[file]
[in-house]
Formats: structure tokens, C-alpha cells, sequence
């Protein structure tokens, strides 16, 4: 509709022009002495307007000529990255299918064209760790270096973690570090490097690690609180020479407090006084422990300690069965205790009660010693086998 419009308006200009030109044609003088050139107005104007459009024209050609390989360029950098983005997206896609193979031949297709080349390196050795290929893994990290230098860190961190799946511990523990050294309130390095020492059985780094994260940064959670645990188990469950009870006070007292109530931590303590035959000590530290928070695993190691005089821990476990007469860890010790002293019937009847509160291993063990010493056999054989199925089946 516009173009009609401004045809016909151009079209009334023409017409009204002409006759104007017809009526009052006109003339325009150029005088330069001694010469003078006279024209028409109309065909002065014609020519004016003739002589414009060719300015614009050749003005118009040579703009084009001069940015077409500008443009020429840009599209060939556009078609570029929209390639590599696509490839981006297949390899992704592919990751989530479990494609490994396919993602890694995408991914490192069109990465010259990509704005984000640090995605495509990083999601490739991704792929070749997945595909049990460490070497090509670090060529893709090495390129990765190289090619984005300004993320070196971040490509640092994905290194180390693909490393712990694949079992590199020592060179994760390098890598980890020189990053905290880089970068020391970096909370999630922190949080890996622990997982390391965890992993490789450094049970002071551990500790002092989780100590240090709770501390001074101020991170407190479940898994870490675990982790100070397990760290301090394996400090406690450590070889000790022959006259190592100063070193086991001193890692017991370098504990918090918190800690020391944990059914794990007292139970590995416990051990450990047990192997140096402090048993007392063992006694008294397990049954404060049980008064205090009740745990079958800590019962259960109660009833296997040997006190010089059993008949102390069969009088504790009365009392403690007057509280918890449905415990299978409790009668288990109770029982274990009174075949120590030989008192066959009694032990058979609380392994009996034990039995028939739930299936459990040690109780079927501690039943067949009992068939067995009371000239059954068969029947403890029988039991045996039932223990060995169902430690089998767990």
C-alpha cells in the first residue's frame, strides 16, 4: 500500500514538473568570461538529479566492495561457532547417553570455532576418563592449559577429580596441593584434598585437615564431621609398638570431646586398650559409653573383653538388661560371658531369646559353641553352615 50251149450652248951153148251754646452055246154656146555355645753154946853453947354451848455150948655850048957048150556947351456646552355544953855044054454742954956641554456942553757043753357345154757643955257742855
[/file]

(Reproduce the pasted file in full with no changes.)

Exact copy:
[in-house]
Formats: structure tokens, C-alpha cells, sequence
């Protein structure tokens, strides 16, 4: 509709022009002495307007000529990255299918064209760790270096973690570090490097690690609180020479407090006084422990300690069965205790009660010693086998 419009308006200009030109044609003088050139107005104007459009024209050609390989360029950098983005997206896609193979031949297709080349390196050795290929893994990290230098860190961190799946511990523990050294309130390095020492059985780094994260940064959670645990188990469950009870006070007292109530931590303590035959000590530290928070695993190691005089821990476990007469860890010790002293019937009847509160291993063990010493056999054989199925089946 516009173009009609401004045809016909151009079209009334023409017409009204002409006759104007017809009526009052006109003339325009150029005088330069001694010469003078006279024209028409109309065909002065014609020519004016003739002589414009060719300015614009050749003005118009040579703009084009001069940015077409500008443009020429840009599209060939556009078609570029929209390639590599696509490839981006297949390899992704592919990751989530479990494609490994396919993602890694995408991914490192069109990465010259990509704005984000640090995605495509990083999601490739991704792929070749997945595909049990460490070497090509670090060529893709090495390129990765190289090619984005300004993320070196971040490509640092994905290194180390693909490393712990694949079992590199020592060179994760390098890598980890020189990053905290880089970068020391970096909370999630922190949080890996622990997982390391965890992993490789450094049970002071551990500790002092989780100590240090709770501390001074101020991170407190479940898994870490675990982790100070397990760290301090394996400090406690450590070889000790022959006259190592100063070193086991001193890692017991370098504990918090918190800690020391944990059914794990007292139970590995416990051990450990047990192997140096402090048993007392063992006694008294397990049954404060049980008064205090009740745990079958800590019962259960109660009833296997040997006190010089059993008949102390069969009088504790009365009392403690007057509280918890449905415990299978409790009668288990109770029982274990009174075949120590030989008192066959009694032990058979609380392994009996034990039995028939739930299936459990040690109780079927501690039943067949009992068939067995009371000239059954068969029947403890029988039991045996039932223990060995169902430690089998767990």
C-alpha cells in the first residue's frame, strides 16, 4: 500500500514538473568570461538529479566492495561457532547417553570455532576418563592449559577429580596441593584434598585437615564431621609398638570431646586398650559409653573383653538388661560371658531369646559353641553352615 50251149450652248951153148251754646452055246154656146555355645753154946853453947354451848455150948655850048957048150556947351456646552355544953855044054454742954956641554456942553757043753357345154757643955257742855